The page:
Maryland – – how to get into american university

The arrival of october means less than 2 months until MACCS, our annual mid-atlantic regional ACC meeting held at heart house the weekend before thanksgiving (nov 17-18). The program committee, co-directed by maryland ACC treasurer garima sharma, has put together a terrific agenda with a wide range of clinical debates, discussions, and research presentations. Representatives from the british cardiovascular society will be in attendance and will contribute several speakers. Best universities in the uk it promises to be a great weekend of knowledge and networking. Register today!

On the subject of knowledge, I recently had a long conversation with stephen pollock, MD, FACC, a well-known cardiologist in the baltimore region now with st. Joseph’s cardiovascular associates in towson. He has made an avocation of learning about the business of cardiology in our state and passing on his knowledge to fellows and colleagues seeking to enter or change practice, or negotiate contracts.

These are things few of us learned in medical school or training, but in real life, they matter! Here are some of the insights that I gained from steve:

• approximately 70% of cardiologists in the state of maryland are employed by a hospital or health system. Many of us will be negotiating contracts with one of these large and powerful employers. Knowing as much as you can going into these negotiations can help you.

• range of compensation for practicing cardiologists in our state is about $40-$60 per RVU, with a median of $50/RVU. We are generally on the lower end of compensation scale for cardiologists nationally, due to low medicare reimbursement, attractiveness of the mid-atlantic region as a place to live, and the GBR. MGMA and sullivan-cotter publish annual surveys of physician compensation by specialty and region and these can provide more detailed information.

• non-compete clauses (“restrictive covenants”) appear to be enforceable in the state of maryland, as almost all non-competes have a statement saying the employee agrees that the non-compete is “reasonable”. Best universities law overly broad non-compete clauses have been raised as an issue by ACC members and we have been discussing this issue with medchi. Non-competes reduce physician negotiating leverage when contract renewals come up. More importantly, the non-compete may prevent patients from continuing their care with their physician. Non-competes vary in time from 2-4 years, and usually have a 10-20 mile radius. The american college of pediatricians think carefully about the effect a non-compete may have on you, your family, and your patients if you should leave the practice, and negotiate the shortest and least restrictive one that you can. A good compromise is one that lasts for the term of the contract.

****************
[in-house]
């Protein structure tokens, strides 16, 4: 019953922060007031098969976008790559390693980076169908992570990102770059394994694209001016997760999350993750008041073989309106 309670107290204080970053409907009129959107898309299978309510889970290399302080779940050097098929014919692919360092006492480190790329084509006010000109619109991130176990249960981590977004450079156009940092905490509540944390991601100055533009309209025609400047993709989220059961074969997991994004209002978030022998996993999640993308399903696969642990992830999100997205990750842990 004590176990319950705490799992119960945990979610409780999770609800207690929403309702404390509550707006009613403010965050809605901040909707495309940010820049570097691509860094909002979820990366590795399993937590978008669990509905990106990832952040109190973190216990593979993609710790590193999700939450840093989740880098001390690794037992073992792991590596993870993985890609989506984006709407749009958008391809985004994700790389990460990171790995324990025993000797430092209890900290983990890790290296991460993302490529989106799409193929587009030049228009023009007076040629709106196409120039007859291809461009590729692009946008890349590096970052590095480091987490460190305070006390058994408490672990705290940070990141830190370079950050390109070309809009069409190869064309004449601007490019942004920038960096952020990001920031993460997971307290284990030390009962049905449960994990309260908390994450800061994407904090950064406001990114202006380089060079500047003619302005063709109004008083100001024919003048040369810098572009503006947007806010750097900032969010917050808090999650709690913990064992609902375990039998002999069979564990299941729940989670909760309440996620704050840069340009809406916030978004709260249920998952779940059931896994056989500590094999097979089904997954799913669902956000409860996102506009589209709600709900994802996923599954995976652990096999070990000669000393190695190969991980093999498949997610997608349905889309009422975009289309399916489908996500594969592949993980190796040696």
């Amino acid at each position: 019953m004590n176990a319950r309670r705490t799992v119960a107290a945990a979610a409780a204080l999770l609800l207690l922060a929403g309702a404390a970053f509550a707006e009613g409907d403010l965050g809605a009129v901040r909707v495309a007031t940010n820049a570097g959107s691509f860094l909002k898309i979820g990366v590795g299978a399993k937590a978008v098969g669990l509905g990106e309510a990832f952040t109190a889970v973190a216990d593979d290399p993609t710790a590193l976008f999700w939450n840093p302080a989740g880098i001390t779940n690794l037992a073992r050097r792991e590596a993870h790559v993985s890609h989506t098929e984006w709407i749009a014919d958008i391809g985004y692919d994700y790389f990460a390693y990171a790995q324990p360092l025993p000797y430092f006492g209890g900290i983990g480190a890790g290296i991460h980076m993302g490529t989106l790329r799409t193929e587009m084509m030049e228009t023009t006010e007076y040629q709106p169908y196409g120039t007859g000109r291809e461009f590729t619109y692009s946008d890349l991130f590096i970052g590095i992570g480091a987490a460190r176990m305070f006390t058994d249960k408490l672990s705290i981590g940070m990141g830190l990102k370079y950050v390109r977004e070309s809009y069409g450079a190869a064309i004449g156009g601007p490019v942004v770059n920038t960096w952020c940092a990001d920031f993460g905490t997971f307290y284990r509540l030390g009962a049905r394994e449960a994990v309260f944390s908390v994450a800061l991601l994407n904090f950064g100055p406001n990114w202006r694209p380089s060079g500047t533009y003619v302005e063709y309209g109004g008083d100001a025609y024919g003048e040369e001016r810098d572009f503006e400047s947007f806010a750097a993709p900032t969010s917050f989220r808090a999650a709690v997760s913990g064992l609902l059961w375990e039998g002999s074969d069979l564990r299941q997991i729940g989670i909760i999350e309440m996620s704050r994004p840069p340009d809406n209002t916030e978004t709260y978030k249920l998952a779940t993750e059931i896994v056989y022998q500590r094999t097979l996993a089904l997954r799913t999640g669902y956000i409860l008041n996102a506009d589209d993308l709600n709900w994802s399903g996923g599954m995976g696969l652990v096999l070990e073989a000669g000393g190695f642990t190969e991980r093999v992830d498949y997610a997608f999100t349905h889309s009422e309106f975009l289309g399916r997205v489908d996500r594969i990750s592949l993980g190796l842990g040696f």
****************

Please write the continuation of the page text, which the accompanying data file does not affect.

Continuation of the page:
• A relatively small issue such as vacation time can have a big impact. Consider negotiating the ability to roll-over unused vacation time, which would allow for use in circumstances of illness or injury. As CME becomes more expensive, reimbursement for this expense, as well as licensing, should be detailed in the contract.

There are many opportunities to learn more about the business of cardiology. Current ACC president C. Best universities scotland michael valentine, MD, FACC, is extremely well-versed in the business competencies of cardiology practice and has a series of podcasts on the subject entitled “practice makes perfect”. For those desiring a deeper dive into the subject, consider attending the ACC cardiovascular summit february 14-16, 2019 in orlando. This is an outstanding annual meeting that I have attended several times. And this year, we will feature a session on business competencies for fits at MACCS november 17-18, 2018 at heart house. Please join us!